All this talk of social networking and web interactivity seems to involve a much more sophisticated understanding of on-line environments than most of the over-forties in the room are able to muster. They seem to be losing focus. Nevertheless, Innovations has armed their ambassador with another anecdote which might help. This one is the Washington Post’s question of the week. It’s an example of content curation beyond the local platform. Each week a question such as, ‘What will the world look like when we run out of petrol?’ is posed in the newspaper. Then the people, formerly known as the readers respond to this question in whatever form they like and post their response to their usual blog or social network. The power-point presentation then goes on to show how tools such as Tweet, Scan, Yahoo Pitpes, or Technorati can aggregate this tagged content so that the Washington Post editors can collate it and publish the bits they want. But words like Tweet, Scan, Yahoo Pitpes, and Technorati are dangerous in this context. They are so alien that they can achieve the opposite effect to the one intended, meaning that they can alienate, rather than impress. In this case while the program makers drift off thinking about where words like Tweet, Scan, Yahoo Pitpes, and Technorati could possibly have come from they also notice that this exercise by the Washington Post is nothing more than a techno-junky feedback loop. But the woman from Innovations is smiling. ‘This,’ she says, reading from the next slide, ‘is an example of how we can be a radio station without the radio. We will become an information exchange site, a social network, a hub.’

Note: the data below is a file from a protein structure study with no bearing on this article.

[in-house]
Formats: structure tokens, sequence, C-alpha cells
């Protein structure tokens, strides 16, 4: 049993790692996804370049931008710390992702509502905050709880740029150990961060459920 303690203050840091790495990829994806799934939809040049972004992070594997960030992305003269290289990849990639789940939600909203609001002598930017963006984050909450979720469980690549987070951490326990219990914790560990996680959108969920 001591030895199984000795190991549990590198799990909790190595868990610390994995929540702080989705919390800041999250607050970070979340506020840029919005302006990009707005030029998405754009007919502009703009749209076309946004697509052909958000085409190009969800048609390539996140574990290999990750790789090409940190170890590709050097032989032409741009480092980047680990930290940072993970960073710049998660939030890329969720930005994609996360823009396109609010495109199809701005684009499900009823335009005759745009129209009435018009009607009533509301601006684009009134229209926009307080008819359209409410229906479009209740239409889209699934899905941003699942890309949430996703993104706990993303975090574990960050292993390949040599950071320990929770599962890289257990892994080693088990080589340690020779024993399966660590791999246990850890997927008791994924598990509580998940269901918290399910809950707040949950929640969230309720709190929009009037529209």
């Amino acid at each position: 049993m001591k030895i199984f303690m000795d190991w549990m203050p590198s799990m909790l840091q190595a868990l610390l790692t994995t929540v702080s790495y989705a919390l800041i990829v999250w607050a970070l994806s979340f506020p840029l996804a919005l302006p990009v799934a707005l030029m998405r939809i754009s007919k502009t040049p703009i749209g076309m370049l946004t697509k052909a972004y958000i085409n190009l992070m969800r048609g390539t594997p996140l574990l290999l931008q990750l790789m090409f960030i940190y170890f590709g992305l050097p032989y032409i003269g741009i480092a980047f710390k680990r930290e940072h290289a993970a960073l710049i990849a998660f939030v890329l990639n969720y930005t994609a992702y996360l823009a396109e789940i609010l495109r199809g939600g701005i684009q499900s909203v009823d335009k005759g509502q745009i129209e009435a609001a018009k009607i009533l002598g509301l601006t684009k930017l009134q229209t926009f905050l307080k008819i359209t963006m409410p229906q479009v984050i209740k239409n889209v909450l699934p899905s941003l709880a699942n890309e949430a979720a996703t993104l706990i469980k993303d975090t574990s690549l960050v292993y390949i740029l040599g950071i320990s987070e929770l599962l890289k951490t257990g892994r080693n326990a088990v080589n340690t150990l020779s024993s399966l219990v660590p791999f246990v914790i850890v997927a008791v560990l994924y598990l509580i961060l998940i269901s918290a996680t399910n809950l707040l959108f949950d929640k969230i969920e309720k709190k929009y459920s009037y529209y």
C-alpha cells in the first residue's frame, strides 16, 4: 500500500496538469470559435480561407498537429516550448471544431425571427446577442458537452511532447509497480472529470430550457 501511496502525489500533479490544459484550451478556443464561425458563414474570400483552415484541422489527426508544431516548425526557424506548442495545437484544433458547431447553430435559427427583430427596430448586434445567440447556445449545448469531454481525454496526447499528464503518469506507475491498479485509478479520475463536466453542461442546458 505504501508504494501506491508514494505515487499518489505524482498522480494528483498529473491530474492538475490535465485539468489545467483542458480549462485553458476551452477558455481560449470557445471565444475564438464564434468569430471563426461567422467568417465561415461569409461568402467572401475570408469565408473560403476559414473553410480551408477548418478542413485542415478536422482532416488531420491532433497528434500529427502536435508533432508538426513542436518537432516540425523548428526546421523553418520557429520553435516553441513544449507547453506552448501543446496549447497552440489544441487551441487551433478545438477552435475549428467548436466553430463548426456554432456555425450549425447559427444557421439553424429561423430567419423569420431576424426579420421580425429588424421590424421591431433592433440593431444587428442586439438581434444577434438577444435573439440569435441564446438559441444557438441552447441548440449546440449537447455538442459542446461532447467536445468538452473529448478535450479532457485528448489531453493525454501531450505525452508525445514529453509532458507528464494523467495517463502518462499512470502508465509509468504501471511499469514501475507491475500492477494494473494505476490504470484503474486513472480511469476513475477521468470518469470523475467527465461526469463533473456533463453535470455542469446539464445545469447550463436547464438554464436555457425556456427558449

To the program makers present this sounds like narcissism rather than journalism and they’re not overly impressed. They complain that they are already drowning in spam, why would they want more? Someone asks where does the network stand if this online social interaction leads to crime in the real world? There’s already been a case where a regular email correspondent began stalking a presenter and as far-fetched as it sounds there has even been a marriage (which resulted a year later in a somewhat violent divorce). Social networks on the web can be a legal nightmare and the network lawyers are drafting all sorts of disclaimers as fast as they can. There is a particular problem with post-moderation. DEF now has one website where the audience can post whatever material they like without it first going through the filter of a program producer. This means less work for the producers, but greater risk for the network. It’s a fine line between an open access ethic and allowing the posting of inappropriate, offensive user-produced content. The site that is post-moderated at DEF is called The Tub and if there is a complaint about any particular posting then the network offers to take it down within 24 hours. You-Tube and Facebook work this way. They trawl their respective sites twice daily for offensive material, such as death threats, extreme racism and sexual abuse. It seems to be successful in their case, but a radio station is different kettle of fish. A radio station has to be mindful of its charter, its board and its code of ethics.